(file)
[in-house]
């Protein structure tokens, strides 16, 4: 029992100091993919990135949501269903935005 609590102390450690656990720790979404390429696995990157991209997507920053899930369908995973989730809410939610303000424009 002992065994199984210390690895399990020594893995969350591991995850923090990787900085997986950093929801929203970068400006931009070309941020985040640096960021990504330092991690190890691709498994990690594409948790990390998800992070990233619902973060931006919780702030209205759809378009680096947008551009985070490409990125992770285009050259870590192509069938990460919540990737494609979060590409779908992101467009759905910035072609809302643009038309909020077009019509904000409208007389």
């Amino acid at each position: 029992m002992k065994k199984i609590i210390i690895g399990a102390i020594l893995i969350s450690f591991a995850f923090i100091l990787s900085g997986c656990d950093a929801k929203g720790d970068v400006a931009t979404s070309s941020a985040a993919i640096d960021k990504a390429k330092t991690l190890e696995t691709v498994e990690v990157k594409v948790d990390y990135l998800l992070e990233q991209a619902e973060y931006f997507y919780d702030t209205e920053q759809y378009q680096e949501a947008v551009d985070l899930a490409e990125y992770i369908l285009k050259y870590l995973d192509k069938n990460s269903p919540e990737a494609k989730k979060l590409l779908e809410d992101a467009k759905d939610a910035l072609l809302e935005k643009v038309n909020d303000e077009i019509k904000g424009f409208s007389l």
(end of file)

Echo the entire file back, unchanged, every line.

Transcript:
[in-house]
């Protein structure tokens, strides 16, 4: 029992100091993919990135949501269903935005 609590102390450690656990720790979404390429696995990157991209997507920053899930369908995973989730809410939610303000424009 002992065994199984210390690895399990020594893995969350591991995850923090990787900085997986950093929801929203970068400006931009070309941020985040640096960021990504330092991690190890691709498994990690594409948790990390998800992070990233619902973060931006919780702030209205759809378009680096947008551009985070490409990125992770285009050259870590192509069938990460919540990737494609979060590409779908992101467009759905910035072609809302643009038309909020077009019509904000409208007389």
């Amino acid at each position: 029992m002992k065994k199984i609590i210390i690895g399990a102390i020594l893995i969350s450690f591991a995850f923090i100091l990787s900085g997986c656990d950093a929801k929203g720790d970068v400006a931009t979404s070309s941020a985040a993919i640096d960021k990504a390429k330092t991690l190890e696995t691709v498994e990690v990157k594409v948790d990390y990135l998800l992070e990233q991209a619902e973060y931006f997507y919780d702030t209205e920053q759809y378009q680096e949501a947008v551009d985070l899930a490409e990125y992770i369908l285009k050259y870590l995973d192509k069938n990460s269903p919540e990737a494609k989730k979060l590409l779908e809410d992101a467009k759905d939610a910035l072609l809302e935005k643009v038309n909020d303000e077009i019509k904000g424009f409208s007389l």